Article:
Clara Purdy, 43 and spinsterish, makes an ill-advised left turn on a summer day in Saskatoon and crashes into a Dodge Dart carrying a family in dire straits — homeless, it turns out, and the mother gravely ill. From this clichéd collision with fate, Clara, a practising Anglican, feels compelled to take the family into her home. And so, the painful expansion of her soul begins.
Marina Endicott’s Good to a Fault, nominated for the Scotiabank Giller Prize, is wise, funny and observant, a spellbinding drama of domestic details woven with theological threads.
As Clara becomes the impromptu mother of three children and the caretaker of their cantankerous grandmother, her painstakingly ordered life gives way to barely managed mayhem. A makeshift community forms, and through the eyes of its various members — among them the street-wise nine-year-old Dolly, the irrepressible Rev. Paul Tippet and the efficient Clara — we witness their day-to-day journeys on the various trajectories between life and death, order and chaos, protection and abandonment, and grace and oblivion.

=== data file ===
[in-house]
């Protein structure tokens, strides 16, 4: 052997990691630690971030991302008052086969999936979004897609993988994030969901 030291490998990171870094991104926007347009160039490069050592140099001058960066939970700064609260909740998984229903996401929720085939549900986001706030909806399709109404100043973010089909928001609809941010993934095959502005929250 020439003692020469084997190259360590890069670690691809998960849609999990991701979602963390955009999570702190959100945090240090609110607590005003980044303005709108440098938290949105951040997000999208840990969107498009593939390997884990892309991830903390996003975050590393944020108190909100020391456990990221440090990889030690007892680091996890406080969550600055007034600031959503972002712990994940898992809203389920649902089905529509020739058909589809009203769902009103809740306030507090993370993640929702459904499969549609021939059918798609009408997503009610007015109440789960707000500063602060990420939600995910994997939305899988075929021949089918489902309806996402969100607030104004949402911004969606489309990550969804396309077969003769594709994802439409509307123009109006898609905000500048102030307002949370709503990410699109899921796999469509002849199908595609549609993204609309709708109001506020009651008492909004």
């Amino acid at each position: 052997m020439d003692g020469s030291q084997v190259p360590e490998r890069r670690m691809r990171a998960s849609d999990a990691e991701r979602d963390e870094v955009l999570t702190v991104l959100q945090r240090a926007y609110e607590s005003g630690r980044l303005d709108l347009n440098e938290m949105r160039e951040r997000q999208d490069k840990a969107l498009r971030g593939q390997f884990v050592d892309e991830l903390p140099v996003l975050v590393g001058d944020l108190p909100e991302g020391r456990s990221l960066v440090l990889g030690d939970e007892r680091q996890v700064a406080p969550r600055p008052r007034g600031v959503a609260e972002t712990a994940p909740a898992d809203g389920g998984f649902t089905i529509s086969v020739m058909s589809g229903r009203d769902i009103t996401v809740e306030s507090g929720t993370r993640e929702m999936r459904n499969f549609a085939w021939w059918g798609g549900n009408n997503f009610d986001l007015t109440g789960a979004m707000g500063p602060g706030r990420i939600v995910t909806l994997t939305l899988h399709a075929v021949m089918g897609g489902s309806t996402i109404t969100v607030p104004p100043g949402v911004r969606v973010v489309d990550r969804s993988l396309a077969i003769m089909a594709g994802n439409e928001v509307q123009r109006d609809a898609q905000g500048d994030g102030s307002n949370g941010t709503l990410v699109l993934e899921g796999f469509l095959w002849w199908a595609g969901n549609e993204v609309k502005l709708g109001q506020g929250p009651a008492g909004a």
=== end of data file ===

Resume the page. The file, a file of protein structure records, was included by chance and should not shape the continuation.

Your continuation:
Through Clara, we experience the gritty, grimy and downright uncomfortable places we can find ourselves if we choose to enter wholeheartedly into human relationships. Clara is advised more than once that she has gone too far. But slowly, miraculously, amid this unplanned upheaval, everyone begins to get what they need. We are challenged with the big questions: How do we go through this life? What do we give away? What do we withhold?
Good to a Fault is a brave book. When Christianity is so seemingly out of fashion, Endicott shows that the religion’s age-old images and issues are decidedly relevant in a contemporary context. More importantly, it’s possible that Good to a Fault provides a glimpse of the glorious and holy mess that just might be the kingdom of God.
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